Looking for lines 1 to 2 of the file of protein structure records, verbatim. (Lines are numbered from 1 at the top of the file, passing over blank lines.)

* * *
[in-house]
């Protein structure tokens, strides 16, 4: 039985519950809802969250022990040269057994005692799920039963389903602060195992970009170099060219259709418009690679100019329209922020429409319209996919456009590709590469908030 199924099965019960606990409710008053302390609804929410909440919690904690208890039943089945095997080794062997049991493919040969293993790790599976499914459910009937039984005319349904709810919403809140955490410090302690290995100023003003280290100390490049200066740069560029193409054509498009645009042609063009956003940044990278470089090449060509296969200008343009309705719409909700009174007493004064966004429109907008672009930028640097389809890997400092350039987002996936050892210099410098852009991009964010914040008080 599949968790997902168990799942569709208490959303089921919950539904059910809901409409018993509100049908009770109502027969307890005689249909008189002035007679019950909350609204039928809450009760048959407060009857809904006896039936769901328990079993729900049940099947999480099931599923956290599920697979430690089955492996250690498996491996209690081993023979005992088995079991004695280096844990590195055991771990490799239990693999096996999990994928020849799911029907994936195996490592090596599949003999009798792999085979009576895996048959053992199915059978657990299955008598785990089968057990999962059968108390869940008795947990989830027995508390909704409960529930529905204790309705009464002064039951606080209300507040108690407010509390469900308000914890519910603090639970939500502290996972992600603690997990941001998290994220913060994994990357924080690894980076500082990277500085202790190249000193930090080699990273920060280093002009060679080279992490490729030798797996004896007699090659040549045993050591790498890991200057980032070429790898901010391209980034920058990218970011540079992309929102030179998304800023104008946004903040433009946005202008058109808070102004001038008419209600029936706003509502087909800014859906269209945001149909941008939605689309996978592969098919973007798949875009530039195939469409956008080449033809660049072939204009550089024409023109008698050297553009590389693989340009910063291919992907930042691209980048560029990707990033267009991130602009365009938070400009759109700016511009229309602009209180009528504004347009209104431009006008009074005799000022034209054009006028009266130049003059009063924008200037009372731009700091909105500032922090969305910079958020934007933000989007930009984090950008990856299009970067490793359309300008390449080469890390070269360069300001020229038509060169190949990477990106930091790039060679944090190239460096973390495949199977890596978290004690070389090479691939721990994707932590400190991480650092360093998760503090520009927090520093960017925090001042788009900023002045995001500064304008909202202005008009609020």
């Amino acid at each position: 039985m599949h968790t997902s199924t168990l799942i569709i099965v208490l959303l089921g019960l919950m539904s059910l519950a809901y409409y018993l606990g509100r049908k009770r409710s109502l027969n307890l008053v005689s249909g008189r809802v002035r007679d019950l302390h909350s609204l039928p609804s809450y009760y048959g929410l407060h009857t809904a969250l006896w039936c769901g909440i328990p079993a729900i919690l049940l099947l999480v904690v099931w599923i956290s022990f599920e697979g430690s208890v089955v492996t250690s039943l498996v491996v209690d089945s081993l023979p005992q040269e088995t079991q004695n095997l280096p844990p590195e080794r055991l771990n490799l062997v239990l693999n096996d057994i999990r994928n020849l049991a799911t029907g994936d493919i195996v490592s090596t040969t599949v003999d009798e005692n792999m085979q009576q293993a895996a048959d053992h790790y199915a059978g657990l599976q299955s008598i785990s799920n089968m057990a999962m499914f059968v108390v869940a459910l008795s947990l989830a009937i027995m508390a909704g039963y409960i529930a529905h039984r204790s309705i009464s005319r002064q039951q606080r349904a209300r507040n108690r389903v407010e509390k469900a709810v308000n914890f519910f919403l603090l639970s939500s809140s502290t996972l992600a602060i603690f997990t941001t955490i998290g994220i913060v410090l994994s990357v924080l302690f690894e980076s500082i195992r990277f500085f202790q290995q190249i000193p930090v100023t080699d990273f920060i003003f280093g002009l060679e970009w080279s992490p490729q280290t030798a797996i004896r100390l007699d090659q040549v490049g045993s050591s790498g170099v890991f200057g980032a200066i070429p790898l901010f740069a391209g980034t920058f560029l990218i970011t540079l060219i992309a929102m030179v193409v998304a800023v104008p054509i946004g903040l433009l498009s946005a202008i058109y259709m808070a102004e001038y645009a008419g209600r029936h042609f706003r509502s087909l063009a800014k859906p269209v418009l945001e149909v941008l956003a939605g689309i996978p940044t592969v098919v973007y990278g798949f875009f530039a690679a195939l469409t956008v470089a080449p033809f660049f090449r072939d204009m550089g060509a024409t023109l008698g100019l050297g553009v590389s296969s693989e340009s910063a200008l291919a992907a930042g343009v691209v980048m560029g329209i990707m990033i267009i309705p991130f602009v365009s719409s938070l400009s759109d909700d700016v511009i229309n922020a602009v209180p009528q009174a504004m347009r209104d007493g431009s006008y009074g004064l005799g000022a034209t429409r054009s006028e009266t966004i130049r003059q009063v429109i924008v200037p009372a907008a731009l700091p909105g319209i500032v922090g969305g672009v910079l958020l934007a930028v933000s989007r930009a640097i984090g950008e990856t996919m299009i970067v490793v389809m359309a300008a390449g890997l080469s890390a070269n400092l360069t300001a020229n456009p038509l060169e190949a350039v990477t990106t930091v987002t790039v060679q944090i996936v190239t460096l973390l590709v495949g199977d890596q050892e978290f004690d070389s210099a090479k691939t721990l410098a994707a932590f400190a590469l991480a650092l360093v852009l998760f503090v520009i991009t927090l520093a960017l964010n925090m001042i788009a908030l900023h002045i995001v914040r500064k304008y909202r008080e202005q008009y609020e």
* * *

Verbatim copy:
[in-house]
């Protein structure tokens, strides 16, 4: 039985519950809802969250022990040269057994005692799920039963389903602060195992970009170099060219259709418009690679100019329209922020429409319209996919456009590709590469908030 199924099965019960606990409710008053302390609804929410909440919690904690208890039943089945095997080794062997049991493919040969293993790790599976499914459910009937039984005319349904709810919403809140955490410090302690290995100023003003280290100390490049200066740069560029193409054509498009645009042609063009956003940044990278470089090449060509296969200008343009309705719409909700009174007493004064966004429109907008672009930028640097389809890997400092350039987002996936050892210099410098852009991009964010914040008080 599949968790997902168990799942569709208490959303089921919950539904059910809901409409018993509100049908009770109502027969307890005689249909008189002035007679019950909350609204039928809450009760048959407060009857809904006896039936769901328990079993729900049940099947999480099931599923956290599920697979430690089955492996250690498996491996209690081993023979005992088995079991004695280096844990590195055991771990490799239990693999096996999990994928020849799911029907994936195996490592090596599949003999009798792999085979009576895996048959053992199915059978657990299955008598785990089968057990999962059968108390869940008795947990989830027995508390909704409960529930529905204790309705009464002064039951606080209300507040108690407010509390469900308000914890519910603090639970939500502290996972992600603690997990941001998290994220913060994994990357924080690894980076500082990277500085202790190249000193930090080699990273920060280093002009060679080279992490490729030798797996004896007699090659040549045993050591790498890991200057980032070429790898901010391209980034920058990218970011540079992309929102030179998304800023104008946004903040433009946005202008058109808070102004001038008419209600029936706003509502087909800014859906269209945001149909941008939605689309996978592969098919973007798949875009530039195939469409956008080449033809660049072939204009550089024409023109008698050297553009590389693989340009910063291919992907930042691209980048560029990707990033267009991130602009365009938070400009759109700016511009229309602009209180009528504004347009209104431009006008009074005799000022034209054009006028009266130049003059009063924008200037009372731009700091909105500032922090969305910079958020934007933000989007930009984090950008990856299009970067490793359309300008390449080469890390070269360069300001020229038509060169190949990477990106930091790039060679944090190239460096973390495949199977890596978290004690070389090479691939721990994707932590400190991480650092360093998760503090520009927090520093960017925090001042788009900023002045995001500064304008909202202005008009609020």